Volunteering report #2
Trip Start Oct 21, 2006
115Trip End Mar 21, 2008
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Our days, between 10am and 4.30pm, are spent at Rajesh's house, learning Nepali and other cultural topics, such as 'Toileting and Bathing Practices' and 'Nepali History and Politics'.
We also get to go on a couple of excursions, to Boudanath - the world's largest Stupa (a type of Buddhist temple); Pashupatinath, an important Hindu temple; Swayambounath, a Buddhist temple on a hill, accessed by 365 steps representing the days of the year; and Patan, Kathmandu's twin city and formerly an independent state, now almost frozen in time like it was when it as captured in 1769. At Boudanath, Rajesh takes us to a touristy restaurant for lunch but it is so pricy that Jane and I can only afford to share a tiny plate of fries.
Our favourite excursion is a morning at the local government school. Government schools are public (cheaper) and 'boarding' schools are private and more expensive, but aren't necessarily real boarding schools. Some are conducted entirely in Nepali (generally the government schools) and some are all in English, like this one. Confusing, eh? There are about 1500 kids at this school, from age 5 to 17, packed into a building that is smaller than the science block at the 800-student high school I attended.
We were told that we would be observing, so the three of us each go to different classes. Jane is observing an English class first, taught by a stern and unsmiling lady. The topic is 'Going to the Post Office' and the lesson text is a drama-style scenario involving a customer and a post office clerk. The teacher beings by reading out the conversation in perfunctory, clipped English. To Jane's amazement, the text includes such exchanges as:
Customer: "Good day. My master has sent me to mail this letter."
Clerk: "Good day. Kindly tell me the address to which the letter is to be sent."
Customer: "I am afraid I do not know."
Clerk: "You stupid fellow!"
The children are then instructed to take turns reading the same conversation, which they do robotically but without any understanding of what they are reading. Jane tries to add some relevance to the class by suggesting a role play with a post office setting. The teacher looks at her and says dismissively, "No. We do not have any stamps."
My first class is, by contrast, a very enjoyable experience. The subject is Social Studies and the subject is "The Four Main Religions". In the opinion of the textbook's author, the four 'main' religions are Hinduism, Buddhism, Islam and Christianity - in that order. Even though I am a lifelong atheist, I am assumed to be a Christian and invited to talk about Christianity. The teacher is a young man with a loud voice that sounds exactly like Borat's. He reads the textbook's summary of Christianity verbatim to the class, who fill in any pauses he leaves for them, in unison. Appropriately I guess, it sounds a little bit like the Catholic sermons I have had occasion to attend. The first thing I do when I stand up is tell the children to close their books. They only use them for memorising anyway and I don't think they are learning much this way. I tell them about Jesus and how Christians reckon he is the son of God, and about Easter and Christmas and so on. Then the teacher pipes up from the back of the class. "What about Santa Claus?" I try to explain that Santa isn't exactly a central character in the Bible, but I don't think the kids quite understand the distinction.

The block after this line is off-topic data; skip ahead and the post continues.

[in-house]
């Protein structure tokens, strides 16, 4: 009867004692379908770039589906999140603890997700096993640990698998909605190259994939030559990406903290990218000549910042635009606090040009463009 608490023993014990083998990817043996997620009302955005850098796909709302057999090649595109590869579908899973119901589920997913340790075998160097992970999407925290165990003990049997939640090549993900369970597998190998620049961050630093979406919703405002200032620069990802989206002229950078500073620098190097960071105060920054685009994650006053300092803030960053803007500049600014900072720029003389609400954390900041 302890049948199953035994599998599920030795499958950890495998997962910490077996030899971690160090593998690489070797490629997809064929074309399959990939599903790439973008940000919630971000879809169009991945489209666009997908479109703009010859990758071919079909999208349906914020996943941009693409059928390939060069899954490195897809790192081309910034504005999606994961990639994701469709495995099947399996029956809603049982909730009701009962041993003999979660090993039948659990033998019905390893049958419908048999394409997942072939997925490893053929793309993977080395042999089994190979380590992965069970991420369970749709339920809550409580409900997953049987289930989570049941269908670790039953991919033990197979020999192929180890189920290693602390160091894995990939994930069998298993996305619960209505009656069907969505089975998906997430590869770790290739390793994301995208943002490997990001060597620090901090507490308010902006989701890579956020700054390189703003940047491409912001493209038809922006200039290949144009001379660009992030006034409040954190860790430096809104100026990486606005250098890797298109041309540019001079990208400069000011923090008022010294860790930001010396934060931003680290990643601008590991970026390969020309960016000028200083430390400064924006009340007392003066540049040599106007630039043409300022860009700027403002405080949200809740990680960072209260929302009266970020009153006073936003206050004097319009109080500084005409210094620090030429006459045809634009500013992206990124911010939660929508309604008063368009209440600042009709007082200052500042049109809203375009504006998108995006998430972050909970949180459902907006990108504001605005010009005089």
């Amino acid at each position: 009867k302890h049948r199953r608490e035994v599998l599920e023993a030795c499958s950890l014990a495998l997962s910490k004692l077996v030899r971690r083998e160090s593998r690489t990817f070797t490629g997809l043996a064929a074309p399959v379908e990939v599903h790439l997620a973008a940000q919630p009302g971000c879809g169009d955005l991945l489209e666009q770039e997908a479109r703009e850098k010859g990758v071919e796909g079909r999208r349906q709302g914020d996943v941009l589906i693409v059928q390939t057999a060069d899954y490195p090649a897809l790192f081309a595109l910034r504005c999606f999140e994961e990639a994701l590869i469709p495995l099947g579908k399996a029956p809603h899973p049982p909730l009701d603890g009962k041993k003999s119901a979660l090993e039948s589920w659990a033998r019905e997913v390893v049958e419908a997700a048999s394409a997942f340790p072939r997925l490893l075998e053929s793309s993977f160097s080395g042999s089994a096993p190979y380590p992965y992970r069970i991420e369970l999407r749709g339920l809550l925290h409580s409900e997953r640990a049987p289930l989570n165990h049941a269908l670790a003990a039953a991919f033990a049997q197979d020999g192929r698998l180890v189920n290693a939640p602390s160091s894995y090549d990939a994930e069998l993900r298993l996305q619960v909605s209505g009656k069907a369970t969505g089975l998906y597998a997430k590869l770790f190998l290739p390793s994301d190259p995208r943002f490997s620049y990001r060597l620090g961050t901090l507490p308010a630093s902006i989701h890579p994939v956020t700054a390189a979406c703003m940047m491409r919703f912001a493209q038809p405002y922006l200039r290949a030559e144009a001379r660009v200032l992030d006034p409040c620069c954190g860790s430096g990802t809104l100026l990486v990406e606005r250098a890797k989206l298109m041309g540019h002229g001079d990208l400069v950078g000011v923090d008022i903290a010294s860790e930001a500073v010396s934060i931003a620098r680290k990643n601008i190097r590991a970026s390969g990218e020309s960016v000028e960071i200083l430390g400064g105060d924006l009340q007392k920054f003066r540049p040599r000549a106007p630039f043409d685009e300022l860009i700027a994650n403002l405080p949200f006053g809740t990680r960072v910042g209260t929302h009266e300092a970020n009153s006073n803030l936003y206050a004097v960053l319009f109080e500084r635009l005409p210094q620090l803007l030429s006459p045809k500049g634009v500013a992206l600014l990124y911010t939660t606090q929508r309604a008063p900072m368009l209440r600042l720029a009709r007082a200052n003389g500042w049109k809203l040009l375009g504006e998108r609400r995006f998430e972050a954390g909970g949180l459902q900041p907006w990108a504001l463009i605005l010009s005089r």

The teachers are almost fighting for us to join their classes and the kids stand and cheer whenever we walk in. I attend a maths class in which the teacher discusses algebra for five minutes then happily turns the class over to me to talk about New Zealand. I try to keep some kind of mathematical theme by discussing New Zealand's geographical and population size in proportion to Nepal's, the exchange rate and the relative cost of various things. The kids get involved and really seem to enjoy the class.
At the end of the day, we all feel like we have gotten a lot out of it. We are amazed by the style of teaching they have here, so rigid and non-interactive. It is all memorisation and the kids have no understanding of what they are being told. The idea is to cram as many facts and figures into their heads as possible so they can simply regurgitate them come exam time. The students do not know how to think. Although they can tell you that Mercury is the closest planet to the sun and Pluto is the furthest away, they do not know that Mercury is hotter than Pluto because they have not been specifically taught this. Jane and I are excited to maybe work in a school like this because we believe we can offer our different learning methods to benefit the kids. On the other hand, we are anxious because we know next to nothing about the place we have been assigned to volunteer at.